Monday, December 2, 2013

Initiative and Weapon Speed

Over at Hack and Slash Courtney Campbell raises a point oninitiative, simple works best. It’s true it does, nice simple roll 1d6 per side and highest rolling side goes first gets the job done and you get to plow through a number of fights a night if that’s what you are doing.  What if you want a little more in your campaign? Here’s how I’ve been doing it in my current campaign:

*At the beginning of each round each side rolls 1d12.
* The initiative roll is modified by the rolling characters initiative modifier (a DEX modifier in my campaign)
*Highest roll goes first.
*If your side’s initiative score is less than the Weapon Speed Factor of your weapon in hand any attack rolls you make with it are at -4.
*If you are drawing a weapon in a round any attacks you are making with it are at -4 or the negative of the weapon speed factor.

Each weapon has a WSF score along with a damage score. Most barehand attacks and most monster attacks have a WSF of 3.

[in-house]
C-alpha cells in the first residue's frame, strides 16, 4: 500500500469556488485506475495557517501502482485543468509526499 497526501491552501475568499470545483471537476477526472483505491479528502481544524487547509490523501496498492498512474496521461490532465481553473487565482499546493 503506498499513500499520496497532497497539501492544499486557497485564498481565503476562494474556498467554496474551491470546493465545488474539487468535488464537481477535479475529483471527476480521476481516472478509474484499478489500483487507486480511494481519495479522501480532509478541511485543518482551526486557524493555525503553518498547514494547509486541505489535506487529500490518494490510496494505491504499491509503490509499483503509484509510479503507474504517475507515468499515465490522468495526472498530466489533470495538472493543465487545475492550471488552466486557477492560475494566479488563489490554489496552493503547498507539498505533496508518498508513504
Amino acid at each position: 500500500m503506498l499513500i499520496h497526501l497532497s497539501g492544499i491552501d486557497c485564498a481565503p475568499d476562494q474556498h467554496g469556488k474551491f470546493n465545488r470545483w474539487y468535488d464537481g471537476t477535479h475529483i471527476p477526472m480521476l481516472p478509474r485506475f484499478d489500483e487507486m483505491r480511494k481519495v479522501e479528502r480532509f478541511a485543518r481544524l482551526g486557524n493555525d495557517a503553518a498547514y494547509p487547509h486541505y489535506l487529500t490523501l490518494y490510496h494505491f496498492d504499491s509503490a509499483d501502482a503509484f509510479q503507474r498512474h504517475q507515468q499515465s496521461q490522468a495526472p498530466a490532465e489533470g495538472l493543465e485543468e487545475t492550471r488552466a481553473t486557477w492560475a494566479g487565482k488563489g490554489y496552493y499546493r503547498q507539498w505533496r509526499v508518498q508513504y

Some longer weapons can be used to fend off foes, if a combatant is standing their ground with a longer weapon they get to attack before you do, if they hit you can’t close this round and can’t make an attack. This isn’t an extra attack, it’s an attack out of order allowed because of the decisions combatants have made. Once a hit has been scored on a foe they can’t fed off your blows in this manner unless they have withdrawn. Yup someone with a longer weapon can keep shoving it in your face and keep poking you with it unless they mess up (just like folks can in reality).
(don’t forget penalties to attack  if the initiative roll is less than your WSF)

The dexterity modifier to Initiative is a simple modifier to the D12 roll. The player making the roll applies his initiative modifier to the roll for his side. Fighting together with other folks does depend on their capabilities as well not just your own, having a slow, clumsy, and unlucky guy on your side can and does turn the tide in a fight. We move around the table clockwise from whoever rolled first in the fight, the point man or guy in front usually rolls first (but not always).